This thought was further strengthened when I realised to my horror that English had long outgrown the narrow confines of academia and become extremely relevant and in fact an absolute necessity in the real economy. So much so, that I would need to face group discussions and interviews where my proficiency in this language will be put to the real test to get into one of the best engineering jobs offered on campus.

Having lived all my school life in disdain for this alien tongue, the grossly neglected subject of English made me realize its importance, its vastness, its complexity, and my far less than self proclaimed ‘photographic memory’ all at once. I needed something quick and in large doses to beat the convent educated types in their own game and seal the best job offered in the campus in my name and after gaining some industry experience, successfully compete with them once again for admission into a top-tier MBA program.

Let me confess here that I had drifted towards an MBA after realising that no specialist (read post-graduate) medico girl will consent to marry a Bachelor of Engineering in an arranged marriage situation I had found myself in after many crushed crushes. Marrying a medico was a childhood dream; the flexibility of working hours that profession allows (a must for raising a happy family) is only a later realisation.

Hence, I set aside the word lists, my failed attempts at mugging, and started creating interesting stories and anecdotes to make indelible imprints of this foreign language in my mind. This was the genesis of my interest in the English language and consequently this book.

Describe the journey from the thought of writing to finishing the manuscript.

Let me confess:  converting this hobby into a book was initially driven by very different (but normal) feelings of a 19 year old.

It started as an idea in my second year of engineering way back in 1989-1990 when two of my closest friends and I resolved to publish a book each before we turned 21. This, we agreed, had several advantages.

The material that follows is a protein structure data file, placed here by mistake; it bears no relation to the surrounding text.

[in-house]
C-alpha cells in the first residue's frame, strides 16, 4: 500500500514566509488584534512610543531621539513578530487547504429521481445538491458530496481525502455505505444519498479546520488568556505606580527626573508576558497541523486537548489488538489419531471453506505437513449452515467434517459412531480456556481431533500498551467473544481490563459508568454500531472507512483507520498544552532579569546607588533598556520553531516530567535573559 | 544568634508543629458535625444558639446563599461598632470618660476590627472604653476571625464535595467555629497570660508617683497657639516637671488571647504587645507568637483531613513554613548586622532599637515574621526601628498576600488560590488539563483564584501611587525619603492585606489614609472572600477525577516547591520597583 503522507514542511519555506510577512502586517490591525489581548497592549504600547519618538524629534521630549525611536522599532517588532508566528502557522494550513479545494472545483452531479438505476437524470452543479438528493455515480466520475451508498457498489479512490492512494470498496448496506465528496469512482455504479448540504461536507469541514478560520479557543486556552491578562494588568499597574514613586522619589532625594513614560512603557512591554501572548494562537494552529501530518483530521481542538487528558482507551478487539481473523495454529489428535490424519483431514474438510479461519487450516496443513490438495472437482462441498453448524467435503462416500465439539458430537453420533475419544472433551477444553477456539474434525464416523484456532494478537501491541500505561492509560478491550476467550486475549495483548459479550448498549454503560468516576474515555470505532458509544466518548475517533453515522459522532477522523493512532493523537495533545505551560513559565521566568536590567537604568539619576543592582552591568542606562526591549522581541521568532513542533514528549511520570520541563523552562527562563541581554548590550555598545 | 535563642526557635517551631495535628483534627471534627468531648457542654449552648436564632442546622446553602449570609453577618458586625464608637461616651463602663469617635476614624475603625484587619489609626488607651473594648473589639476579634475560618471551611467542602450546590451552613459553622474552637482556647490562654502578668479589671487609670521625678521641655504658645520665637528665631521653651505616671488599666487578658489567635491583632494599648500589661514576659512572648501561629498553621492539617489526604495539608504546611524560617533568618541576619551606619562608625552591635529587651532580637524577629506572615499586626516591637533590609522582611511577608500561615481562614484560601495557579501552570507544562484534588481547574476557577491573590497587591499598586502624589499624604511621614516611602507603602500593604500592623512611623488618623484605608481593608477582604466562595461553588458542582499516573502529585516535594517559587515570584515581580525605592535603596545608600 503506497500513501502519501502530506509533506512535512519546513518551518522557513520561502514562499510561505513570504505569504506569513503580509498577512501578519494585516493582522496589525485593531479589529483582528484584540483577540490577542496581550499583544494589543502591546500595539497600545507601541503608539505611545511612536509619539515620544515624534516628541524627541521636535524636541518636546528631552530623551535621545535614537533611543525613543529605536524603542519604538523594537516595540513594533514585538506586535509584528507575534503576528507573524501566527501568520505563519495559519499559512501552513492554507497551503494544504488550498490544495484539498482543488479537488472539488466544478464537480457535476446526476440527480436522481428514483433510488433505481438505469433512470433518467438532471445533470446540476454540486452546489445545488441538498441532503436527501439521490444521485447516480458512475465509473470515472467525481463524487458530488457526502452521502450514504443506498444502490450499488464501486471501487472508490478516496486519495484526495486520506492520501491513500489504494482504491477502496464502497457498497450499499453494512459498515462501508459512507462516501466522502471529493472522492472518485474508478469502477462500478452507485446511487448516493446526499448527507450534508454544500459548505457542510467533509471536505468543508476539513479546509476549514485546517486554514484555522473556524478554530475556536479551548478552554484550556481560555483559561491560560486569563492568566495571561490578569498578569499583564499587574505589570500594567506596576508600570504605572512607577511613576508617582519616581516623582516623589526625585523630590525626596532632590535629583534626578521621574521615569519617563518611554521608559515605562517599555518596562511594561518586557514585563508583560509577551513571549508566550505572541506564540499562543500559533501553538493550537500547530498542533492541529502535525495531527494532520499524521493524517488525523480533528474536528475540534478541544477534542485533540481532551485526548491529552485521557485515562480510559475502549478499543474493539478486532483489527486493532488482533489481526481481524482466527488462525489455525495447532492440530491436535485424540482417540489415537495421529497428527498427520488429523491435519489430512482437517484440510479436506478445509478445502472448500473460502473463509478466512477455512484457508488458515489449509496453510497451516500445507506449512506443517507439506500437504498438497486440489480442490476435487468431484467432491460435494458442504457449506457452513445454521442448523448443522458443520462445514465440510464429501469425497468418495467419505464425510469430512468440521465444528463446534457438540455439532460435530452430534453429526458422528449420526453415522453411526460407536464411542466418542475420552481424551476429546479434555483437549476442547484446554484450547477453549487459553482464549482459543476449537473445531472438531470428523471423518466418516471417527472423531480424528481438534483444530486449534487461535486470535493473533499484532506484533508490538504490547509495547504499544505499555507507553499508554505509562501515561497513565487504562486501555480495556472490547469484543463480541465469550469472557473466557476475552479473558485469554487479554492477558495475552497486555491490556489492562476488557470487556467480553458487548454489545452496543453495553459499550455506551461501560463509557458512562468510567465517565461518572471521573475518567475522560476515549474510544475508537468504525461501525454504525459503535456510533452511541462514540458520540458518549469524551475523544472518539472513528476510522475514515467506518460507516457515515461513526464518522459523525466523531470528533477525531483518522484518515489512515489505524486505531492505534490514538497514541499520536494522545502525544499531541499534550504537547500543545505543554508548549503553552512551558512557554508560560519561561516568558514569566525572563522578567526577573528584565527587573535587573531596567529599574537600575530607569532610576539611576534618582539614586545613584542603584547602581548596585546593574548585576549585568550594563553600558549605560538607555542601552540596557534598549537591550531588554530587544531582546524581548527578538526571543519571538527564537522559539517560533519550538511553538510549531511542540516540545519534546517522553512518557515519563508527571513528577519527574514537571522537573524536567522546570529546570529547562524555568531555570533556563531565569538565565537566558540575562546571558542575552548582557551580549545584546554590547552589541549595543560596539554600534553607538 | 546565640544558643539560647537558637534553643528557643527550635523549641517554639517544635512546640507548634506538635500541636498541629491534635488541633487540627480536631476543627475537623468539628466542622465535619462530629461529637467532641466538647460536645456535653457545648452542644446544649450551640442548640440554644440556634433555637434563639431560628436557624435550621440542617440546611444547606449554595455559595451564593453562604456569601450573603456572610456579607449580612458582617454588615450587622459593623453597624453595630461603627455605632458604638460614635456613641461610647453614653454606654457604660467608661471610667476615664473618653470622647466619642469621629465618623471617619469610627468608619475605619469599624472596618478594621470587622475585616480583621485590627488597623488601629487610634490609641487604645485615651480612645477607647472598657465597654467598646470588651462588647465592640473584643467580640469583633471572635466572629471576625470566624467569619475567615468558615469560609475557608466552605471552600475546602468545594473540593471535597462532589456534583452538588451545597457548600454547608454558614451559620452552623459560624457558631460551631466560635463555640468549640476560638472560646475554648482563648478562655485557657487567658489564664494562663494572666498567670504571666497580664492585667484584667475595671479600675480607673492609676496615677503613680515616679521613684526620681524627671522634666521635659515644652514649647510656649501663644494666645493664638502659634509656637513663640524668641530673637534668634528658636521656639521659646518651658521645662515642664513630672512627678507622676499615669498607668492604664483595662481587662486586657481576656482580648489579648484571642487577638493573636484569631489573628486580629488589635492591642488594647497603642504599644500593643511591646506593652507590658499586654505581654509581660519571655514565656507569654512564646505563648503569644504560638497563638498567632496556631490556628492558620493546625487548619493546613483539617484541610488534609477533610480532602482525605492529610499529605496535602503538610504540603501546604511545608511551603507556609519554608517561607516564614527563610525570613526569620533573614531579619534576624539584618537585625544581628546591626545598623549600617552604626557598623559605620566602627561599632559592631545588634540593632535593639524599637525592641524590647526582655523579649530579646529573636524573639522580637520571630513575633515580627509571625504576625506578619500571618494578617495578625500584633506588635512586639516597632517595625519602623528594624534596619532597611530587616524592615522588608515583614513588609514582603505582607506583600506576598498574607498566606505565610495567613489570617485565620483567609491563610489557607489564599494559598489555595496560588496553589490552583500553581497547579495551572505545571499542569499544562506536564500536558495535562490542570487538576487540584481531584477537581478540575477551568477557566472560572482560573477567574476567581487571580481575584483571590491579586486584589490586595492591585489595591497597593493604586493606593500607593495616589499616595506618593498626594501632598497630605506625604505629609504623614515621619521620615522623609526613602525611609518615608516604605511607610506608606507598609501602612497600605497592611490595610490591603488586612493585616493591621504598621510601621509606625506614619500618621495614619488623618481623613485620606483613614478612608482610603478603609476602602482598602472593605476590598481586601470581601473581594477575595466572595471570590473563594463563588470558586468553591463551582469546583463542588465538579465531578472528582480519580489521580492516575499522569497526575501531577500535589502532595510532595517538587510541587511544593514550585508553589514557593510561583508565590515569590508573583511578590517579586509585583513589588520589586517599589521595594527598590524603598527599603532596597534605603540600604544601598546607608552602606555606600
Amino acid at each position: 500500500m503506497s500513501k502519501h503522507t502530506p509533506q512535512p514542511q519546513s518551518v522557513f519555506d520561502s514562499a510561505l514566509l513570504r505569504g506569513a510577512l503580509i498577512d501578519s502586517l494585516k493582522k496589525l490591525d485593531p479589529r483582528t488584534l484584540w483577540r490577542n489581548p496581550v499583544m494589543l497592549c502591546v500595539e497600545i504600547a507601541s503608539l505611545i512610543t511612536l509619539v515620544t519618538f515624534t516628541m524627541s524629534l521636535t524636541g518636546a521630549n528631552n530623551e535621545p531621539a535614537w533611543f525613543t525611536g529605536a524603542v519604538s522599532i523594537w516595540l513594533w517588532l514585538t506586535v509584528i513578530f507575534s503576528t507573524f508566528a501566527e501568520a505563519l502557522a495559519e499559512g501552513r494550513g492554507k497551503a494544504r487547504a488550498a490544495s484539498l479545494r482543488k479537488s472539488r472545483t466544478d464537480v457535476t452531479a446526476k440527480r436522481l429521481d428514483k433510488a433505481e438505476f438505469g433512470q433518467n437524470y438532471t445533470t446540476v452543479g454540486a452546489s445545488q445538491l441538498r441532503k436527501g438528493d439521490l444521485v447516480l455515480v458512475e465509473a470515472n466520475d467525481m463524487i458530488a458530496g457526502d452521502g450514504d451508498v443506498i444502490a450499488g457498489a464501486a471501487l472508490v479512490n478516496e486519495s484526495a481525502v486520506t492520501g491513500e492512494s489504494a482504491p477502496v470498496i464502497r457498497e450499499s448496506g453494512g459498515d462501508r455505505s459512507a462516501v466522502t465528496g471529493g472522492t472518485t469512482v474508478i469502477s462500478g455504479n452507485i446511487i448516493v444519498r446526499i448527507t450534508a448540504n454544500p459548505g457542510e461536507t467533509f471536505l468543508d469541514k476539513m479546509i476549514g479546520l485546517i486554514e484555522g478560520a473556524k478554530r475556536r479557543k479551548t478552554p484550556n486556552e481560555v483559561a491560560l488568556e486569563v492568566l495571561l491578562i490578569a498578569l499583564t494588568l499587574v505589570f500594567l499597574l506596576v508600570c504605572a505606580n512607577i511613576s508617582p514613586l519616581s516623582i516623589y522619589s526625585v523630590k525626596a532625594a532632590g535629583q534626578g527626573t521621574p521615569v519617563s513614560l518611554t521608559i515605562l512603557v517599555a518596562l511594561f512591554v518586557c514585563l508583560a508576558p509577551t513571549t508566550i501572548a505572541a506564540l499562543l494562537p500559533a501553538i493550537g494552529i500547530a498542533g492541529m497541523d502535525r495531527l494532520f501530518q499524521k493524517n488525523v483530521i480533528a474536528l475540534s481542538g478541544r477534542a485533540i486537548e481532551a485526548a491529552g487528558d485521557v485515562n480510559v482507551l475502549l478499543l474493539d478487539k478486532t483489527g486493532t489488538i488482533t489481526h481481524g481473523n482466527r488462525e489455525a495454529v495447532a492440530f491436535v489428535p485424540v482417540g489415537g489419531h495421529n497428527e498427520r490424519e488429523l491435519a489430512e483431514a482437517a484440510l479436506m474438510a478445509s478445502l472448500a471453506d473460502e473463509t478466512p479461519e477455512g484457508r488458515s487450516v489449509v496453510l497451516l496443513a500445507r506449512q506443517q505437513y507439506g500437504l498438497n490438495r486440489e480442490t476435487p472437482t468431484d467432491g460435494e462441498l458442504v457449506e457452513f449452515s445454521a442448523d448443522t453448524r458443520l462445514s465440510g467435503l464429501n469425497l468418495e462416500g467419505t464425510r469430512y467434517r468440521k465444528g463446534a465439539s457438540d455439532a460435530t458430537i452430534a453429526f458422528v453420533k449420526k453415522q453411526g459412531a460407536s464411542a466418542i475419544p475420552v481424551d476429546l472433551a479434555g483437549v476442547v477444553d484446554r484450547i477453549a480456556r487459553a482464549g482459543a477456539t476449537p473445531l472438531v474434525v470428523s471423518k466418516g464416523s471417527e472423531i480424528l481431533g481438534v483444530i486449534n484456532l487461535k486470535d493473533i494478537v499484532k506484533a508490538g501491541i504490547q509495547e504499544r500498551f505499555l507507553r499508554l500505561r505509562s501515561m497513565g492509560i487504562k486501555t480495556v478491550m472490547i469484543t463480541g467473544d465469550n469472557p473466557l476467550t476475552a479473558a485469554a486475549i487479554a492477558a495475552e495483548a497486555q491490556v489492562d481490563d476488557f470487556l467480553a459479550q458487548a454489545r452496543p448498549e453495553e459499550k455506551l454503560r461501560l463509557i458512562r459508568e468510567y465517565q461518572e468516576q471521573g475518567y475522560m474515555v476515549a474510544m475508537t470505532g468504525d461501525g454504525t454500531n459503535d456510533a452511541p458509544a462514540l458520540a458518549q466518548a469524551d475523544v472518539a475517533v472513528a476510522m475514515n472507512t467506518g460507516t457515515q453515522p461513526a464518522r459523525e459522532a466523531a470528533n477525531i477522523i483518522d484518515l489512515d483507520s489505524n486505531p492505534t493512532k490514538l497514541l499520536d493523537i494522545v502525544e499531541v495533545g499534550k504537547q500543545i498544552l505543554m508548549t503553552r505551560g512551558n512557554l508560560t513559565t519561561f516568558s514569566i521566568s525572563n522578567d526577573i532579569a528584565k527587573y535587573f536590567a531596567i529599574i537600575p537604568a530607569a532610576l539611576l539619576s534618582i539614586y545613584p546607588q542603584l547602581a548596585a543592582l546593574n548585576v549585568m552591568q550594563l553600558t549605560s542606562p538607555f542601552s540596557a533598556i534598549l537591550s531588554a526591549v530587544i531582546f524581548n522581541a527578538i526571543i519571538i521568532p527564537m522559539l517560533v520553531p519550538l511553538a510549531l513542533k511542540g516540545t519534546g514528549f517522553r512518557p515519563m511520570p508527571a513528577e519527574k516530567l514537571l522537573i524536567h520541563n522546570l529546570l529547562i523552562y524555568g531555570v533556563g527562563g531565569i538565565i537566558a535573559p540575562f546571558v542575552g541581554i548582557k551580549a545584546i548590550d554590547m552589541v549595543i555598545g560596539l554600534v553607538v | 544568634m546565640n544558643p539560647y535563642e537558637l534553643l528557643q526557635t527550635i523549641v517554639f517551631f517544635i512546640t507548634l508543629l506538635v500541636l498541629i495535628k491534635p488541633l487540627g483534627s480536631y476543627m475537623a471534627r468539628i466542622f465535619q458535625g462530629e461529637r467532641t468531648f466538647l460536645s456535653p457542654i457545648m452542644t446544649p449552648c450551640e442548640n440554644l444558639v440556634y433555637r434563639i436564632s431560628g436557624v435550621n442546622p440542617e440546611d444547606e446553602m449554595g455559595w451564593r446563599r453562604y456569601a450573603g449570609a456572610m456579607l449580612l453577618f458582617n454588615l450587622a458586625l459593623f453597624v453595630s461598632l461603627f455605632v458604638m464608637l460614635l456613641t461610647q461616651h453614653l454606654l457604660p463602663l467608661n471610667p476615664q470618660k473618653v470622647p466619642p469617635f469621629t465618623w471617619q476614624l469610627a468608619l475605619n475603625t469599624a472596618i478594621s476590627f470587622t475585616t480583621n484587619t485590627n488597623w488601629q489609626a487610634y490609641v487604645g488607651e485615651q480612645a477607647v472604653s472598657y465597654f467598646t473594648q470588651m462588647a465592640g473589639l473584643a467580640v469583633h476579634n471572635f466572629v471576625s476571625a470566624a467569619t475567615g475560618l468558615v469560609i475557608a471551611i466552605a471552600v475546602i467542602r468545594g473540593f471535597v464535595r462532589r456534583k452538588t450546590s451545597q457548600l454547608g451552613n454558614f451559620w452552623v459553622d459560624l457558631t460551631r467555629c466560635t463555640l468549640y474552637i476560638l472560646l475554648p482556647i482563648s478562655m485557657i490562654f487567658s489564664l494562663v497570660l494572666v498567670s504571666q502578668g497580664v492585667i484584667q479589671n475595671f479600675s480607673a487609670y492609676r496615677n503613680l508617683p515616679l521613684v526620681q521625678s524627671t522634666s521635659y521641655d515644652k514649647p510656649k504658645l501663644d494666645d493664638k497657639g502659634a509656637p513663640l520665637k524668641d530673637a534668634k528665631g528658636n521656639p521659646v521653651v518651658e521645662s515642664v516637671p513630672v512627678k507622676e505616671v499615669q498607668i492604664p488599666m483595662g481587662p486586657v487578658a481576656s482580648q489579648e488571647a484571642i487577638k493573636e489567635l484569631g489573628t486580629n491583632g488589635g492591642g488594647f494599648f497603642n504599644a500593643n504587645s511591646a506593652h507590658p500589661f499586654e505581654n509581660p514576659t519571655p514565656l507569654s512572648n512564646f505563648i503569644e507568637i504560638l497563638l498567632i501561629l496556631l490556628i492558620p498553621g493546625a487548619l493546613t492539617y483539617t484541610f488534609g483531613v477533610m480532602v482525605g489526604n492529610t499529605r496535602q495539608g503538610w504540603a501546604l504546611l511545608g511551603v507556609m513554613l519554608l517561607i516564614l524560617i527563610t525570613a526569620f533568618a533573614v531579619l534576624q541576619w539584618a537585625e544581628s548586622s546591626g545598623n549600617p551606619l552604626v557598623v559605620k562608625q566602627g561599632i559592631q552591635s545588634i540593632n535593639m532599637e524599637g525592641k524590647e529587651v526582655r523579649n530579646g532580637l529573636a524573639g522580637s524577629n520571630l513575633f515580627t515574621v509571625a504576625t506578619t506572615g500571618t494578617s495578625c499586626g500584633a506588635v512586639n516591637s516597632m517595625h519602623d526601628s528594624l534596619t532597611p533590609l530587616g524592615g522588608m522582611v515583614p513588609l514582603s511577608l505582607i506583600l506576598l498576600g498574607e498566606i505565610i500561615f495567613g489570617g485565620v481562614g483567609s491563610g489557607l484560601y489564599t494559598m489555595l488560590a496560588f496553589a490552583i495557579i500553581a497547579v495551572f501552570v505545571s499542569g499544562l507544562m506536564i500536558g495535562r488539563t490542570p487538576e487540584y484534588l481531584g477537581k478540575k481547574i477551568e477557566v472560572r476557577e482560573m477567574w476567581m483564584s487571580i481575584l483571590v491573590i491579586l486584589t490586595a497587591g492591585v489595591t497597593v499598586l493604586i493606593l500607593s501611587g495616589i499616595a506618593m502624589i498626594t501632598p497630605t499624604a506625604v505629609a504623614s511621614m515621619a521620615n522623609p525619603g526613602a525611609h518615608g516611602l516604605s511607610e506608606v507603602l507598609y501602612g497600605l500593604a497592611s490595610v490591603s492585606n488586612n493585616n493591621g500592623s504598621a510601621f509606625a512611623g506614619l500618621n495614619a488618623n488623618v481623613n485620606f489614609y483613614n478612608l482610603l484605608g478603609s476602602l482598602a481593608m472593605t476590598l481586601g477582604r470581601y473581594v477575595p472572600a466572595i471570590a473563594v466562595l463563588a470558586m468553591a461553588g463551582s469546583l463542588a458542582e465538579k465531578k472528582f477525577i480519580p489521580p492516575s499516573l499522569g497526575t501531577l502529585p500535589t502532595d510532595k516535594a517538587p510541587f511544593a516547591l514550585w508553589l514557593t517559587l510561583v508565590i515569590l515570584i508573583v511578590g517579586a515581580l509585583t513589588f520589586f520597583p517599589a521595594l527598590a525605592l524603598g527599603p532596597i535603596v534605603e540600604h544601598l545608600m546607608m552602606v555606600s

• Till Class XII, I stayed in the campus of a girls’ college with our row house facing the girls’ hostel and had left this beautiful environment to join Mechanical Engineering at Punjab Engineering College, Chandigarh (a subject no girl dared to join in our year and many years before and after). While this led to a deep appreciation and understanding of how God re-balances our lives, it also made our resolve to attract attention from the few girls from other depts., amid very strong competition, even harder. What better way to attract attention than project our multi-faceted personalities, mastery over the English language (we had declared we were writing books in English medium), and great sense of humour (my book was supposed to be a FUN book).
  • Make us look precocious in the eyes of potential employers after Engineering, interviewers during the MBA admission process, and potential parents and other family members of the post-graduate medico girl I was destined to marry in an arranged marriage situation that I had found myself in after many crushed crushes.
  • Give us an additional source of annuity income plus a decent advance, with which to fund the MBAeducation. Annuity income stream was reserved for annual vacations in exotic foreign locales.

Most of the research was done in the period 1989-1994 through books sourced from college and public libraries at Chandigarh, British Council Library at Lucknow and all kinds of magazines and newspapers. Most of all, it was at the circulating library run by a retired army colonel from his garage at his Sector 11 house in Chandigarh (close to my hostel) that I would source my reading material and use the nearby photocopy centre to keep a record of my sources.